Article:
Now, let’s talk about one of my favorite topics: the internet. Talking about internet safety is a MUCH newer topic of conversation, but it’s a much more complex skill to teach and navigate through. If your child is on the younger age range and just becoming exposed to games and online platforms such as Youtube, I highly recommend you start with extremely restricted usage. There are online predators on any possible platform you can think of, and I don’t mean to scare any of our parents, but it is EXTREMELY important that you are more aware of the possible dangers in handing your electronics over to your child while being left unsupervised. If your child is younger than 5-6 years old, I would monitor every video they watch and every game they play. Do not let them explore different apps and games without your approval. As a child approaches 6 years and older, your restrictions are going to have to be much more complex. Trust me when I tell you that your child is 99.9% more likely to be smarter than you on these electronic devices. We live in a time where a baby younger than 12 months can swipe through apps better than some adults. And let me emphasize...all socials such as Facebook, Instagram, Tik Tok are ALL platforms that need to be restricted. Your child should NOT be able to use the internet/electronics without you knowing. This means all laptops, tablets, phones, and other electronics all need to have passcodes that your child does not have access to. This makes it much harder on you, especially when you’re busy and you just need your kids to be kept busy, but I just want to remind all our parents out there of the risks that your child is exposed to when they’re left unsupervised on their electronics. As your child approaches their teenage years, if they have had a healthy relationship with their electronics and you’ve set very strict rules and boundaries when it comes to electronic usage, the dramatic teenage years will be MUCH easier. The earlier you begin to set these rules and boundaries, the easier it’ll be to protect your child from potential danger. I’ve worked with so many parents of teenagers that began setting these boundaries at a much later age, and let me tell you, the internet is NOT a very gracious nor forgiving place. Not only are we dealing with dangerous predators, but we’re also working through aggressive tantrums of teenagers that are addicted to their phones and tablets. Predators today are much more intelligent and manipulative in their methods. They’re often times much more approachable and friendly than they were in the past, and they don’t have a “predator” sign written all over their forehead. So for all our parents out there, whether your child is diagnosed with autism or not, please make sure that you’re teaching your child how to be a responsible user of the digital world. As someone who has worked with all different teenagers and children, I’ve had my fair share of some internet scares. I’ve also had to work with local law enforcement for some of my internet addicted teenagers. We live in a very tough digital age, where a simple click of a button can easily compromise the safety of your child and your family. I only scratched the surface when it comes to the topic of safety for our children, but if there are specific strategies or topics you’d like to be further review, please reach out to us via email and/or Instagram, and I would love to dive in deeper on these topics.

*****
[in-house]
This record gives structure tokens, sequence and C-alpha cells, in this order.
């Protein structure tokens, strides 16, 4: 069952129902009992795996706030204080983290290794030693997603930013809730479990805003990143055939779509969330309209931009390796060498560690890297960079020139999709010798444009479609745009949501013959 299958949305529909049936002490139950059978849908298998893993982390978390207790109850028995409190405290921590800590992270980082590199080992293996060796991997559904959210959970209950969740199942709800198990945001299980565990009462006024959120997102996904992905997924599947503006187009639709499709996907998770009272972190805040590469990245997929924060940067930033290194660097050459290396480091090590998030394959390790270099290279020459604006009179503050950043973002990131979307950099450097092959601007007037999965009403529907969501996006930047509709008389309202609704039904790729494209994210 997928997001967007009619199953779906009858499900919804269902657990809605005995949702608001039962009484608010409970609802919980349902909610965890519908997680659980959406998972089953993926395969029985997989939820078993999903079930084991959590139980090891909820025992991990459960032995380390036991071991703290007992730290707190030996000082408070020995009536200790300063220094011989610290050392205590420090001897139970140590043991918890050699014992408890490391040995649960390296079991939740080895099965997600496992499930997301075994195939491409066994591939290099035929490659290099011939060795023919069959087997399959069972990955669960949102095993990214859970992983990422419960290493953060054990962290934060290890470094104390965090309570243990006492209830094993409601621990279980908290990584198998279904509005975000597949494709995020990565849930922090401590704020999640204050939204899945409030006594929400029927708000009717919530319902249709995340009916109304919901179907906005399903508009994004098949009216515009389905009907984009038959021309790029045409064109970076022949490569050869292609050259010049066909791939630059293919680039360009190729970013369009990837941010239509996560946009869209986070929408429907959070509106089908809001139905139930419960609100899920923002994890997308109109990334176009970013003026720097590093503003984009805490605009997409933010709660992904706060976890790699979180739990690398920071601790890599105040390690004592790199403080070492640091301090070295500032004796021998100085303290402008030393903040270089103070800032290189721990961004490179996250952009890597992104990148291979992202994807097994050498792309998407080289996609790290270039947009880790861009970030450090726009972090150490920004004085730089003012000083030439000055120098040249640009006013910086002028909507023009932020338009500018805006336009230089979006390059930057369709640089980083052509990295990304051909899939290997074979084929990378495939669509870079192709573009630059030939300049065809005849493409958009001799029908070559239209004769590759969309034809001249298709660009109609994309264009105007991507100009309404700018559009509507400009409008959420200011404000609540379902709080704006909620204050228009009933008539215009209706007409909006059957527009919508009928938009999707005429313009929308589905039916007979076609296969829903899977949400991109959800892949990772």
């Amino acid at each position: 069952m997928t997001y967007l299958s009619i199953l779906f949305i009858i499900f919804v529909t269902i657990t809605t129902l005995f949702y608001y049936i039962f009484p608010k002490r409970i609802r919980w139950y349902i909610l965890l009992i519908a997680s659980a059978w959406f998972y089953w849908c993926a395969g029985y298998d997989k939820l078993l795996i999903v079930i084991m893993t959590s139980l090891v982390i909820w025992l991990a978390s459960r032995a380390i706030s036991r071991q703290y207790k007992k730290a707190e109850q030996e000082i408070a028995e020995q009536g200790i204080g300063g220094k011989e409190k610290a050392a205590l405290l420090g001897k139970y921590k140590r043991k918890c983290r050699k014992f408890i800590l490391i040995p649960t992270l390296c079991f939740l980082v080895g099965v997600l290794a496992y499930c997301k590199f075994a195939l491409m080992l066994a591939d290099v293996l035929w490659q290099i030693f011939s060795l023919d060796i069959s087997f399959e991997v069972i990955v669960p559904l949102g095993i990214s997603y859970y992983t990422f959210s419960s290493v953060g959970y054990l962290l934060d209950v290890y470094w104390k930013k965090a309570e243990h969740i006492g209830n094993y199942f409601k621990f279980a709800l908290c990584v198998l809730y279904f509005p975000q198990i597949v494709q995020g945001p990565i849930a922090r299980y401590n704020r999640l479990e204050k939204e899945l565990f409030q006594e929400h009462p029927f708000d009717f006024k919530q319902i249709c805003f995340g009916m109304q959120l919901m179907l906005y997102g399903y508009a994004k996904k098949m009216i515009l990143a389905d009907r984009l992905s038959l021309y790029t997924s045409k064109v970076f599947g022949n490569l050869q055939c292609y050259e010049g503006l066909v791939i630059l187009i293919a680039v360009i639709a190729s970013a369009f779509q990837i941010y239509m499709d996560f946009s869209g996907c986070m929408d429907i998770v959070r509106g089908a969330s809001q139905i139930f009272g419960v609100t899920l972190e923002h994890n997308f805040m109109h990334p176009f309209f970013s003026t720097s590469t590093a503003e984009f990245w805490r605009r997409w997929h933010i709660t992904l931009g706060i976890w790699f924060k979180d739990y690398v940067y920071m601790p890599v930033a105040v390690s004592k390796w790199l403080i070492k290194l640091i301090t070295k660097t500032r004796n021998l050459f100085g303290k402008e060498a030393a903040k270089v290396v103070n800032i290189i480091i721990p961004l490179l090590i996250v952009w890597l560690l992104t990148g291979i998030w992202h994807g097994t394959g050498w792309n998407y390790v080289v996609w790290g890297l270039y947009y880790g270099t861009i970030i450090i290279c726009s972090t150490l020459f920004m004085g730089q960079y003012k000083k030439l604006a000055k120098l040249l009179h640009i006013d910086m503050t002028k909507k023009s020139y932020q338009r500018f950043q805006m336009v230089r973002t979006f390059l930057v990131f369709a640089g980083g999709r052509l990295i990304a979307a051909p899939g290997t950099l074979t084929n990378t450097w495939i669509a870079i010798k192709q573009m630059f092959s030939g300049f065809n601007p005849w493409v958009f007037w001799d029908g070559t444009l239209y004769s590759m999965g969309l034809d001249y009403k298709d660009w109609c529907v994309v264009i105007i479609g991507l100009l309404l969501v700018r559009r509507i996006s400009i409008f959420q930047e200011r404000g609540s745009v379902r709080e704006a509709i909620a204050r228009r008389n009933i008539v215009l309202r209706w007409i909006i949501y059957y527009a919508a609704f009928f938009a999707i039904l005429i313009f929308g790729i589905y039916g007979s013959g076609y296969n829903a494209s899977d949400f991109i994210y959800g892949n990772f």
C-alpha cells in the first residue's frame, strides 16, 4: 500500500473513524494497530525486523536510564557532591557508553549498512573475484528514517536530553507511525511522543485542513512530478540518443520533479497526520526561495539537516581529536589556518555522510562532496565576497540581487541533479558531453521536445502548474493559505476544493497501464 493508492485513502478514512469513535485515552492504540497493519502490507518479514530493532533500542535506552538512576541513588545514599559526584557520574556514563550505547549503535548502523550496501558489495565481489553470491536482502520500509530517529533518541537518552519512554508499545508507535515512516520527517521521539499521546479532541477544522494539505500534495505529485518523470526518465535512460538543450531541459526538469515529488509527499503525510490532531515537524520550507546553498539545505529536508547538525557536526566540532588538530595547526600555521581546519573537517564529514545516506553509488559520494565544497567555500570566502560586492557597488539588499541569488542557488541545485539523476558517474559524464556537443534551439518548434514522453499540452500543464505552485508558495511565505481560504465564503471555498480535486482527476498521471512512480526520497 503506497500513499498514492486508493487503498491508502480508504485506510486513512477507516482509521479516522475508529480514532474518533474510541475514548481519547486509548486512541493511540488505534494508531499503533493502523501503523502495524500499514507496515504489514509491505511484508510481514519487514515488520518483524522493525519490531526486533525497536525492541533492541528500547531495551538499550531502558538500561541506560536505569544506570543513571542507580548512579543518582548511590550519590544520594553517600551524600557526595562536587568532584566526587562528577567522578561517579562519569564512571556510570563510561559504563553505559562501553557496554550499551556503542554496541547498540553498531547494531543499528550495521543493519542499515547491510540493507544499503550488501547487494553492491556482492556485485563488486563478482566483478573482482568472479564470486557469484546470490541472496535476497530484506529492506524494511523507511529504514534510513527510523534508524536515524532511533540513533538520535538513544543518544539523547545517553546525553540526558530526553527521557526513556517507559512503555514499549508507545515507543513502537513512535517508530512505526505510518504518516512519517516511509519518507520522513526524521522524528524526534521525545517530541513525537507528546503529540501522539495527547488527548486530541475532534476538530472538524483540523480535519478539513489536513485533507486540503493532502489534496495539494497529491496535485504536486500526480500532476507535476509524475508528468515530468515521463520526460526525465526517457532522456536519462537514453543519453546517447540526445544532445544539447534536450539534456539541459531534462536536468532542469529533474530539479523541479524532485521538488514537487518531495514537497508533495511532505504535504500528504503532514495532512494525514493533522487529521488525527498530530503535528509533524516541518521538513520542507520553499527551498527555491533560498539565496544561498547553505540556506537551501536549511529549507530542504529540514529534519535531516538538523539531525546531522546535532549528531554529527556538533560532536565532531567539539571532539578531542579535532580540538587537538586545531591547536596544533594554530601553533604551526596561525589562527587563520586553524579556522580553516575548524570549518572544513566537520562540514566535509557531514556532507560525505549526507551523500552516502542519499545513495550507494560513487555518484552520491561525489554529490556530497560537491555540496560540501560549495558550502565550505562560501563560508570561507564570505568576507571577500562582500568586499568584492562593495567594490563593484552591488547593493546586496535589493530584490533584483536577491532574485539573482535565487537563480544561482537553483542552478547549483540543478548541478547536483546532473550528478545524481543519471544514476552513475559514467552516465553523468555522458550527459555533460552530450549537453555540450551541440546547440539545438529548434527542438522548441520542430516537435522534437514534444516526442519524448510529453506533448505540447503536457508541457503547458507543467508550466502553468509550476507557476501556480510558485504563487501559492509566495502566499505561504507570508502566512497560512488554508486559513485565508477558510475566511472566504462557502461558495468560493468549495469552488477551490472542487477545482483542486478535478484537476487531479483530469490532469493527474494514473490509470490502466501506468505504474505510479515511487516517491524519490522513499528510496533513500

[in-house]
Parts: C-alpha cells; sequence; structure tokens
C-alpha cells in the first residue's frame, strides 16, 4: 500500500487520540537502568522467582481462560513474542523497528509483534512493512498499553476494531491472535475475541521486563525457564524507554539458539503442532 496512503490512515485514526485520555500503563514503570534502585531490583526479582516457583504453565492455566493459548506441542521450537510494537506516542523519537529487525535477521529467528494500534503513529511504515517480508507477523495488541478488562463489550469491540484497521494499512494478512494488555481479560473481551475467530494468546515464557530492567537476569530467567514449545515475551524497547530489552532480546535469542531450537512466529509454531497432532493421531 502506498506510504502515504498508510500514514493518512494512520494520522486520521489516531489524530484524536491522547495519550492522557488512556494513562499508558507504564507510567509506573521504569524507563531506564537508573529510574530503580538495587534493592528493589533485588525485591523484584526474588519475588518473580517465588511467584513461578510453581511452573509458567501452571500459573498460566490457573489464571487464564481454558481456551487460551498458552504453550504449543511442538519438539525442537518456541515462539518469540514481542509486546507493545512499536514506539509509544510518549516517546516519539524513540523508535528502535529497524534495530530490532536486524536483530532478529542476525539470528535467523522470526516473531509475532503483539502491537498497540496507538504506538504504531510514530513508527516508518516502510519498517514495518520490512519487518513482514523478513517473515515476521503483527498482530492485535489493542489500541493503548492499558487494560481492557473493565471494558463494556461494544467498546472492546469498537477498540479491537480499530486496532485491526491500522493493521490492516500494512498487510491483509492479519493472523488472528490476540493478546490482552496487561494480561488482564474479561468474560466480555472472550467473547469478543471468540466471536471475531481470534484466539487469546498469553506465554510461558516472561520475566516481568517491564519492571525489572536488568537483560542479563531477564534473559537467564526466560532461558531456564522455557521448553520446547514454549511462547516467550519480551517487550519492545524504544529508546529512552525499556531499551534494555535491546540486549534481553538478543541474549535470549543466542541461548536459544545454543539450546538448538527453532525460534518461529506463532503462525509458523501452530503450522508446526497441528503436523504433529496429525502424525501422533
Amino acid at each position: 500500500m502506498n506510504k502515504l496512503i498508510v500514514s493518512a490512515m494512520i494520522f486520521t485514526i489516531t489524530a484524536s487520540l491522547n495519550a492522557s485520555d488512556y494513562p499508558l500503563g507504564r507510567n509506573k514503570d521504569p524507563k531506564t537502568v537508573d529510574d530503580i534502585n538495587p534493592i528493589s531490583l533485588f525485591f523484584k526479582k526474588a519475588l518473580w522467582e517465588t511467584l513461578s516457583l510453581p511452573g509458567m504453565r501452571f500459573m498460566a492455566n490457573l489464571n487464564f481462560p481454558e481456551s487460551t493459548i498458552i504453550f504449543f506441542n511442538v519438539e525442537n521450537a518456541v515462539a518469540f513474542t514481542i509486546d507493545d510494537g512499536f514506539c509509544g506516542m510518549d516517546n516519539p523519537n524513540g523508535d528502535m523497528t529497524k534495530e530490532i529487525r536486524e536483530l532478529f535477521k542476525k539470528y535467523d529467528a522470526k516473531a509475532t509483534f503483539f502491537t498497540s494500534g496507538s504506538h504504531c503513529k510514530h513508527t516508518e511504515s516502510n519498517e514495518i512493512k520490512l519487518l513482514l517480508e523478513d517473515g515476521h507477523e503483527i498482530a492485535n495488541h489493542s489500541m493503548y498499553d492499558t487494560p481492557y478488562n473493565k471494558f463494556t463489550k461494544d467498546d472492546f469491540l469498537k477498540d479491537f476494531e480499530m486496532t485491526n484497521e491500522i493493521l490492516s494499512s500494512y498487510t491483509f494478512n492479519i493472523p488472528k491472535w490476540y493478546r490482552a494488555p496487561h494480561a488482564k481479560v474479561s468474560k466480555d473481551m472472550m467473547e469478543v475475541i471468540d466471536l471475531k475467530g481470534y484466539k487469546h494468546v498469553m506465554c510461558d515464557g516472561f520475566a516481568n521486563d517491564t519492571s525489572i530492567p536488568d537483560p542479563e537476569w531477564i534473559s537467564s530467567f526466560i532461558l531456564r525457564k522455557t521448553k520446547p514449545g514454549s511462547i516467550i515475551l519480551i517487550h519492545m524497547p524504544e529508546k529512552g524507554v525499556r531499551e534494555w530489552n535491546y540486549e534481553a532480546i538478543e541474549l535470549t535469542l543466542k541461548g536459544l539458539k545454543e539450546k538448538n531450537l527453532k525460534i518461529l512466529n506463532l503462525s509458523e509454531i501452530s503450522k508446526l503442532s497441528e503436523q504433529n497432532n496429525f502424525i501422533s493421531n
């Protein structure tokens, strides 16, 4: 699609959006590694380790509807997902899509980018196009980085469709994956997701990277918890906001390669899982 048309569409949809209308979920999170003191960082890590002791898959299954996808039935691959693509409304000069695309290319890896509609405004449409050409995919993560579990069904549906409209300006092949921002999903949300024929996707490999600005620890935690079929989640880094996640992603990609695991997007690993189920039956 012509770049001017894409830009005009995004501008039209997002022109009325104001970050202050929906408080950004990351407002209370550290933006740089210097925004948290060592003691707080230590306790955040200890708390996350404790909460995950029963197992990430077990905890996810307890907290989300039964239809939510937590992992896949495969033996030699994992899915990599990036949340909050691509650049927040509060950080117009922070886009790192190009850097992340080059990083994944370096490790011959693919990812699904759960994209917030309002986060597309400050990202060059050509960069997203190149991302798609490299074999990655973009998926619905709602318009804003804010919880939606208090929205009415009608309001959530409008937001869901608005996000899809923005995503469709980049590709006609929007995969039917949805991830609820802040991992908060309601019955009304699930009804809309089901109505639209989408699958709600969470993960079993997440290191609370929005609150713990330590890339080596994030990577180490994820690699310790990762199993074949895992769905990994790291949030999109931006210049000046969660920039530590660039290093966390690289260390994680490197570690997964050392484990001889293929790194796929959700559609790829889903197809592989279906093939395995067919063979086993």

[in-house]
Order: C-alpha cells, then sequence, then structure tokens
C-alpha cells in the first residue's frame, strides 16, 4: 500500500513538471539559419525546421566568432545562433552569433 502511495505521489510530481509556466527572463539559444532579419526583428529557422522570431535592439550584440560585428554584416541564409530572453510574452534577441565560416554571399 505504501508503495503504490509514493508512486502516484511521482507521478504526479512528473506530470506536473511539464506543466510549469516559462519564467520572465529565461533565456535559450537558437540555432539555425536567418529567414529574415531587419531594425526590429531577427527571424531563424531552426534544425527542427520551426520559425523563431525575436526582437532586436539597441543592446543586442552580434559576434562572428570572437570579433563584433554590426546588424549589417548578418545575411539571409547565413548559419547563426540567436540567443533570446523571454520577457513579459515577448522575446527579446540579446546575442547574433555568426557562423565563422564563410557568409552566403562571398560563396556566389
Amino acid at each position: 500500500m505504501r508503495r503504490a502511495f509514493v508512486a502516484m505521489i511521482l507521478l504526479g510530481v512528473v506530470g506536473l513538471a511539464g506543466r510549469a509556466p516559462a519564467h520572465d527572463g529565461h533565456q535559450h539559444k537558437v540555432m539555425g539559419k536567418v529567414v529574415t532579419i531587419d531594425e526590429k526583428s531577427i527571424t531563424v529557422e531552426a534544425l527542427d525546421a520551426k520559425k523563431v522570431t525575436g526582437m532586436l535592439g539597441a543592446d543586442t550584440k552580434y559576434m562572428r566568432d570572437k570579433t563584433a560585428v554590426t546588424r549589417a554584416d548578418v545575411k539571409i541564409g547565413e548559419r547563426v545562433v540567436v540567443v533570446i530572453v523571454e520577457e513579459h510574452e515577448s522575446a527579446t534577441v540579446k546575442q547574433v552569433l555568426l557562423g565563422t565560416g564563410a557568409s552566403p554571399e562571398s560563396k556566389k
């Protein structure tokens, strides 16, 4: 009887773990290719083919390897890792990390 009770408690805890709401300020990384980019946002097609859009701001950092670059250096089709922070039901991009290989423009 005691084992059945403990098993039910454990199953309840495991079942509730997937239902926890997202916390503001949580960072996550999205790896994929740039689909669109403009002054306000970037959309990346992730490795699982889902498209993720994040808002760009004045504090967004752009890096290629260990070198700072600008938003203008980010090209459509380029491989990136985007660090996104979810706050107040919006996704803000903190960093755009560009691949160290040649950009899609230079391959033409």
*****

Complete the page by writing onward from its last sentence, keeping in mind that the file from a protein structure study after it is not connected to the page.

Ending: But this concludes another episode here at “What the Autism?!” We’ve reached our 20th episode! It’s been such an exciting journey getting to this point, and I want to thank our listeners for tuning in across 47 different countries. I’m excited to see the ways that this community will continue to grow and for all the amazing content ahead! I know that digging through 20 different episodes can be pretty time consuming, so I actually uploaded a quick reference guide on Instagram to point you to the appropriate episode for whatever topic you’re wanting to listen to. If there are any other topics/questions, you’d like for us to cover, please reach out to us via email or on Instagram. You can always connect with me via email at or on our Facebook page/Instagram @whattheautism. We upload a new episode on your favorite podcast platform every Wednesday. Please note that this podcast has been created to discuss my personal experiences and opinions and is not a means of medical or psychological recommendations. But if you enjoyed this podcast, please make sure to follow and subscribe to our podcast channel, and I’ll see you in episode 21.